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Welcome to the first Post in the ‘Reverse Engineering Basics’ series. In this post, i’ll give a quick overview of what will be covered.

This series will operate in the environment of Ubuntu 16.04. For windows users, It is recommended that you try following along in a virtual machine, or by using the Windows Linux Subsystem.

FAQ:

What are the recommended prerequisites for the series?

It is recommended that anyone following the series would have at least a basic understanding of C and C++, an appreciation of the basics of x86 or ARM assembly and some experience with linux.

Do I need to know x86, x86_64, ARM or MIPS?

Some basic knowlege or further reading about x86 is recommended. I will probably talk about x86_64 and ARM and provide examples with many of the exercises. I’m not sure whether I will mention much about MIPS, but I may include it at some point.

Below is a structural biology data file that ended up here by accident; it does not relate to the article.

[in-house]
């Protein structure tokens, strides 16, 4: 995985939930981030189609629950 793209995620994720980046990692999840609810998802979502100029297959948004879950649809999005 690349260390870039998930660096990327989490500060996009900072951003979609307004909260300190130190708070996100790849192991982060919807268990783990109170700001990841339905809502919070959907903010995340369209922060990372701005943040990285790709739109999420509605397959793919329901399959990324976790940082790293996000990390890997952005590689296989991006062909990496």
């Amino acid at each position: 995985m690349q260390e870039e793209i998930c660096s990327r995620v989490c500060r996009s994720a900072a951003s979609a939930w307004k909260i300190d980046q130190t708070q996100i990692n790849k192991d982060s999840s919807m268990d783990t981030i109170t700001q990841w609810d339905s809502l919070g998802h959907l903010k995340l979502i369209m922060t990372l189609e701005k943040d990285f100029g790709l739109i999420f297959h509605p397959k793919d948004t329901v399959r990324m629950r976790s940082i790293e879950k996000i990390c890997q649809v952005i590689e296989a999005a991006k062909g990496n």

Why bother learning assembly in $CURRENTYEAR?

Traditionally, assembly has been very useful to learn for the uses of optimising and streamlining code, however most modern compilers nowadays can typically optimise far better than most people. However, understanding assembly can be very useful when it comes to security/malware research, and for reverse engineering of course. It can also help you understand and debug code by having a deeper understanding of what your code is doing.

Wow, you’re very smart.

That’s not a question, but thanks.

   

Credit to the following sources, books, people and articles for helping make the series:

https://sensepost.com/blogstatic/2014/01/SensePost_crash_course_in_x86_assembly-.pdf

https://www.tutorialspoint.com/assembly_programming

https://www.youtube.com/channel/UClcE-kVhqyiHCcjYwcpfj9w

https://sensepost.com/blogstatic/2014/01/SensePost_crash_course_in_x86_assembly-.pdf

https://github.com/wtsxDev/reverse-engineering

https://beginners.re/


x89k

Python, C, Reverse Engineering, Security